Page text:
Resilience requires being our best selves more consistently

Everyone is better than you are… (at something). Which makes it imperative that you connect and ask for help. At the same time that we encounter this humbling idea, we also need to acknowledge that you are better at something than anyone you meet. Everyone you meet needs something you can do better than they can. —Seth Godin

Each of us is a bundle of strengths and “weaknesses,” which means there are two ways of thinking about personal improvement—remedy our flaws or more consistently use our strengths.

While each of us has a few “flaws” that may deserve prompt attention, we are far more likely to achieve our individual goals and collective goals when we and others hone and persistently use our strengths.

That’s what resilient people do, I think.

Rather than spending an inordinate amount of time focusing on or lamenting their deficits, or trying to correct those of others, they identify their strengths and apply them at every opportunity consistent with their values and goals.

Put another way, resilient people more consistently offer their “best selves” to the world—that is, the part of them that is most influential and creates well-being and energy among those with whom they interact.

As an example, I have learned that I am my “best self” when I use my talents for planning, writing, innovating, and advocating for things that are important to me.

Over time I have learned that I am far happier, productive, and effective when I more consistently use my strengths and the synergy generated among them to serve purposes greater than myself.

Some things to consider:

What are the attributes of relationships and/or environments that elicit your best self?

What does your best self look like at work? With family and friends? In addressing issues that concern your community and nation?

Are there common strengths among those best selves? What can you do to develop and use those strengths more consistently?

10 Responses to “Resilience requires being our best selves more consistently”


  1. 1 jimmi77 February 22, 2017 at 6:48 am

    Very well said! Nothing succeeds like success, and focusing on what we can do well in aid of ourselves, and others, makes everyone better off.

  2. 3 Ann Marie Luce February 22, 2017 at 7:00 am

    How do we as leaders create an environment that allows us to be our best selves when we are faced with competing agendas. I know when I am at my best and when I am using my talents. I feel satisfied, productive and fulfilled. The opportunity for me to do what I am truly best at and what brings me joy often gets lost in the minutia of the day. I also see that what I identify as my strengths and passion might not be what overs see within the organization. How do we as leaders advocate and bring to light what we are passionate about and what allow us to be resilient when others may not see things in the same manner or have the same plan for us?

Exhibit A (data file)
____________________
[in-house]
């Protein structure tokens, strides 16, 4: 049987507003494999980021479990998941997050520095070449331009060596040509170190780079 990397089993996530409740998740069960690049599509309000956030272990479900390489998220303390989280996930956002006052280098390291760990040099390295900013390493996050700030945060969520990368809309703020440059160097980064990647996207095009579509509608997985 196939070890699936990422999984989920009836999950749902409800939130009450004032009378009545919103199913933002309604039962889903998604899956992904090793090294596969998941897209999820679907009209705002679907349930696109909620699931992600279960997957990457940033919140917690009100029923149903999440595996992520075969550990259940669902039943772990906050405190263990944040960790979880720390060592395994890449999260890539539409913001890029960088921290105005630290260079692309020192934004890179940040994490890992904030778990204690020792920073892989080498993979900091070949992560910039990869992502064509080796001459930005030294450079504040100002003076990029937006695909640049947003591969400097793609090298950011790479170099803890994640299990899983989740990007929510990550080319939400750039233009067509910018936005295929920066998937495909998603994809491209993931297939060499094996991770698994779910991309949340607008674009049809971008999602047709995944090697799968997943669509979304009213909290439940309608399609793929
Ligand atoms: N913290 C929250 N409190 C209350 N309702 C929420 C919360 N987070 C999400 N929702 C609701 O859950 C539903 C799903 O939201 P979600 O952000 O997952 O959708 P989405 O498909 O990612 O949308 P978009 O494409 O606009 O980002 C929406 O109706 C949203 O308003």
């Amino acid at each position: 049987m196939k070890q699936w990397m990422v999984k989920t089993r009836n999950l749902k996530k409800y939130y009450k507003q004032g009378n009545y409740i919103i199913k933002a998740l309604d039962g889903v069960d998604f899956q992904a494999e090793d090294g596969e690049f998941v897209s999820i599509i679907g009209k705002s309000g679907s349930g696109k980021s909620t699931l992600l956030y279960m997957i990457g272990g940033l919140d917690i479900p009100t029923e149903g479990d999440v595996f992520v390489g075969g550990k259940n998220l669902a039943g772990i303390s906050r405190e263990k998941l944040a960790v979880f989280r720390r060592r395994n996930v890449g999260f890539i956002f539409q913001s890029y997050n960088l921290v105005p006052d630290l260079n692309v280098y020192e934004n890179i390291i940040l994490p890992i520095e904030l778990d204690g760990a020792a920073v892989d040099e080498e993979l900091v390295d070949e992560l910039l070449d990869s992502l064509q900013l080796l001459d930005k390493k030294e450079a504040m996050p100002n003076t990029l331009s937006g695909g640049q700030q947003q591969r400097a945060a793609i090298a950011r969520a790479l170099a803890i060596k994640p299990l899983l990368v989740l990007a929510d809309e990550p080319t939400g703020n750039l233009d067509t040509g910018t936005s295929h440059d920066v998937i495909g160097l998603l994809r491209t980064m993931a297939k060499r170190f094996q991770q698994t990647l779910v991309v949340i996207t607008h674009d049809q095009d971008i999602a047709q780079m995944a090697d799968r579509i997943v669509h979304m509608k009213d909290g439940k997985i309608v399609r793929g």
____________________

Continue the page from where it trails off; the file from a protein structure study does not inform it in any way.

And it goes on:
3. 4 Dennis Sparks February 22, 2017 at 9:24 am

    Most readers, I think, can identify with the challenge of other people having plans for us that may differ from our own. Those people may include bosses, colleagues, and family members, among others.

    The first thought that comes to mind is that it’s essential that we understand our strengths and the situations in which we can best apply them. And for a variety of reasons many of us do not possess that understanding, which seems to me to be a core quality of emotional intelligence.

    The second step is to bring that clarity to our relationships and to make requests regarding how we can best use our strengths in that relationship. And then we negotiate to find win-win solutions.

    I know all of this is easier to say than to do, so I am curious how other readers address this problem….

  4. 5 Jpk February 23, 2017 at 9:19 am

    I most appreciate your strength of synthesis. It has enriched me for decades.

  5. 7 rickrepicky February 23, 2017 at 9:52 am

    Key line for me: “While each of has a few ‘flaws’ that may deserve prompt attention, we are far more likely to achieve our individual goals and collective goals when we and others hone and persistently use our strengths.” – A strong argument for collaboration working better than isolation for people who have the strength of listening.

  6. 9 Kent Peterson February 23, 2017 at 12:39 pm

    A powerful comment on strengths and focus. One to read several times…and return to it again.


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